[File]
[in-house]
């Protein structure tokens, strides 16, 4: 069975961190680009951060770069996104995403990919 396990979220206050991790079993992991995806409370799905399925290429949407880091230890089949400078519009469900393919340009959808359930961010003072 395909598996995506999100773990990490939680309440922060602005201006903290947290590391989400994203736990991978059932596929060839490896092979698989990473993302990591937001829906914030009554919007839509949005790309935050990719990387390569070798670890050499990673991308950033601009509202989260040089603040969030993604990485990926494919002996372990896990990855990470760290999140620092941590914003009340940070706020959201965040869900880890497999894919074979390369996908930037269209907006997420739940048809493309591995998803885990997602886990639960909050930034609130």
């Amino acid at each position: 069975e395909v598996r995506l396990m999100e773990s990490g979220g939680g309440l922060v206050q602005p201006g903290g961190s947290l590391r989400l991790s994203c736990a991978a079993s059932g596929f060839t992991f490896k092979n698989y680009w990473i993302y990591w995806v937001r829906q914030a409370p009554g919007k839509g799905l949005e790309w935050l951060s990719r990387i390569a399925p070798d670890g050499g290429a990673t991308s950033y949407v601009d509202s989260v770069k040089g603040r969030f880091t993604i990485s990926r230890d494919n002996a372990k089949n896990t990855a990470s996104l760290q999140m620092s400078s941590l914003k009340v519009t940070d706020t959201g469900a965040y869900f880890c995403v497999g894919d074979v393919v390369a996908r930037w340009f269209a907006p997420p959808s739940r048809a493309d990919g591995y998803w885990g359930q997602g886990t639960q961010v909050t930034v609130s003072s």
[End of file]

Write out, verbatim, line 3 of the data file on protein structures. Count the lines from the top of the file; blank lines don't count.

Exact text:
């Amino acid at each position: 069975e395909v598996r995506l396990m999100e773990s990490g979220g939680g309440l922060v206050q602005p201006g903290g961190s947290l590391r989400l991790s994203c736990a991978a079993s059932g596929f060839t992991f490896k092979n698989y680009w990473i993302y990591w995806v937001r829906q914030a409370p009554g919007k839509g799905l949005e790309w935050l951060s990719r990387i390569a399925p070798d670890g050499g290429a990673t991308s950033y949407v601009d509202s989260v770069k040089g603040r969030f880091t993604i990485s990926r230890d494919n002996a372990k089949n896990t990855a990470s996104l760290q999140m620092s400078s941590l914003k009340v519009t940070d706020t959201g469900a965040y869900f880890c995403v497999g894919d074979v393919v390369a996908r930037w340009f269209a907006p997420p959808s739940r048809a493309d990919g591995y998803w885990g359930q997602g886990t639960q961010v909050t930034v609130s003072s």